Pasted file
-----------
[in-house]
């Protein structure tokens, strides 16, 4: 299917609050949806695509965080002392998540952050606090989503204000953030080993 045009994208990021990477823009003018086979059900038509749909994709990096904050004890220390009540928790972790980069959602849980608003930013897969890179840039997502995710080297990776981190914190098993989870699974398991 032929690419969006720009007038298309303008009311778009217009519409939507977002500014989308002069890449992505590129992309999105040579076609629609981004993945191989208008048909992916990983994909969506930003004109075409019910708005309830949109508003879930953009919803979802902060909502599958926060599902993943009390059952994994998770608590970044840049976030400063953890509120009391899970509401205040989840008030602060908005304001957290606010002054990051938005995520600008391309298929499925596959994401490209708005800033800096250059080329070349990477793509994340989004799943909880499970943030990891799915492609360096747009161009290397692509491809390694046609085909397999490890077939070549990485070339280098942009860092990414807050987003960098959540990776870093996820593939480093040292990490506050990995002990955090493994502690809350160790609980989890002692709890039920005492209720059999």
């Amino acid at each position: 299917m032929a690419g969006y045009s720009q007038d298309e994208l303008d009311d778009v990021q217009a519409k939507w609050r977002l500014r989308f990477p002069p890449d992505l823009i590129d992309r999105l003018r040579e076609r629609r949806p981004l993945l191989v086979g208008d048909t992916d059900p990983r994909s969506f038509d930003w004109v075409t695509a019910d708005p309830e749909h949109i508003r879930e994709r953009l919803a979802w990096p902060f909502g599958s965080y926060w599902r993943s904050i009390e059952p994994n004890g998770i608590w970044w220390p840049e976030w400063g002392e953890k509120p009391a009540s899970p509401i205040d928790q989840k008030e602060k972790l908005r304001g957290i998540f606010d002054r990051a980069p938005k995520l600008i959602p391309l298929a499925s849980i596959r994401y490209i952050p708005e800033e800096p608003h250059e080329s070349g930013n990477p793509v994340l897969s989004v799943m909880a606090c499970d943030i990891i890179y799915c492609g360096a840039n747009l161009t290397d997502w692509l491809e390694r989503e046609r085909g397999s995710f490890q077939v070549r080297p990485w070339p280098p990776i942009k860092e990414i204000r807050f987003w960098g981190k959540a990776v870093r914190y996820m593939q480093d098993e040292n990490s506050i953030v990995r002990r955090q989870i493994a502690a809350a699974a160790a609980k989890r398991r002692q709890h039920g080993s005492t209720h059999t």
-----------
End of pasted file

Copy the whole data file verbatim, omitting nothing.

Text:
[in-house]
């Protein structure tokens, strides 16, 4: 299917609050949806695509965080002392998540952050606090989503204000953030080993 045009994208990021990477823009003018086979059900038509749909994709990096904050004890220390009540928790972790980069959602849980608003930013897969890179840039997502995710080297990776981190914190098993989870699974398991 032929690419969006720009007038298309303008009311778009217009519409939507977002500014989308002069890449992505590129992309999105040579076609629609981004993945191989208008048909992916990983994909969506930003004109075409019910708005309830949109508003879930953009919803979802902060909502599958926060599902993943009390059952994994998770608590970044840049976030400063953890509120009391899970509401205040989840008030602060908005304001957290606010002054990051938005995520600008391309298929499925596959994401490209708005800033800096250059080329070349990477793509994340989004799943909880499970943030990891799915492609360096747009161009290397692509491809390694046609085909397999490890077939070549990485070339280098942009860092990414807050987003960098959540990776870093996820593939480093040292990490506050990995002990955090493994502690809350160790609980989890002692709890039920005492209720059999």
């Amino acid at each position: 299917m032929a690419g969006y045009s720009q007038d298309e994208l303008d009311d778009v990021q217009a519409k939507w609050r977002l500014r989308f990477p002069p890449d992505l823009i590129d992309r999105l003018r040579e076609r629609r949806p981004l993945l191989v086979g208008d048909t992916d059900p990983r994909s969506f038509d930003w004109v075409t695509a019910d708005p309830e749909h949109i508003r879930e994709r953009l919803a979802w990096p902060f909502g599958s965080y926060w599902r993943s904050i009390e059952p994994n004890g998770i608590w970044w220390p840049e976030w400063g002392e953890k509120p009391a009540s899970p509401i205040d928790q989840k008030e602060k972790l908005r304001g957290i998540f606010d002054r990051a980069p938005k995520l600008i959602p391309l298929a499925s849980i596959r994401y490209i952050p708005e800033e800096p608003h250059e080329s070349g930013n990477p793509v994340l897969s989004v799943m909880a606090c499970d943030i990891i890179y799915c492609g360096a840039n747009l161009t290397d997502w692509l491809e390694r989503e046609r085909g397999s995710f490890q077939v070549r080297p990485w070339p280098p990776i942009k860092e990414i204000r807050f987003w960098g981190k959540a990776v870093r914190y996820m593939q480093d098993e040292n990490s506050i953030v990995r002990r955090q989870i493994a502690a809350a699974a160790a609980k989890r398991r002692q709890h039920g080993s005492t209720h059999t």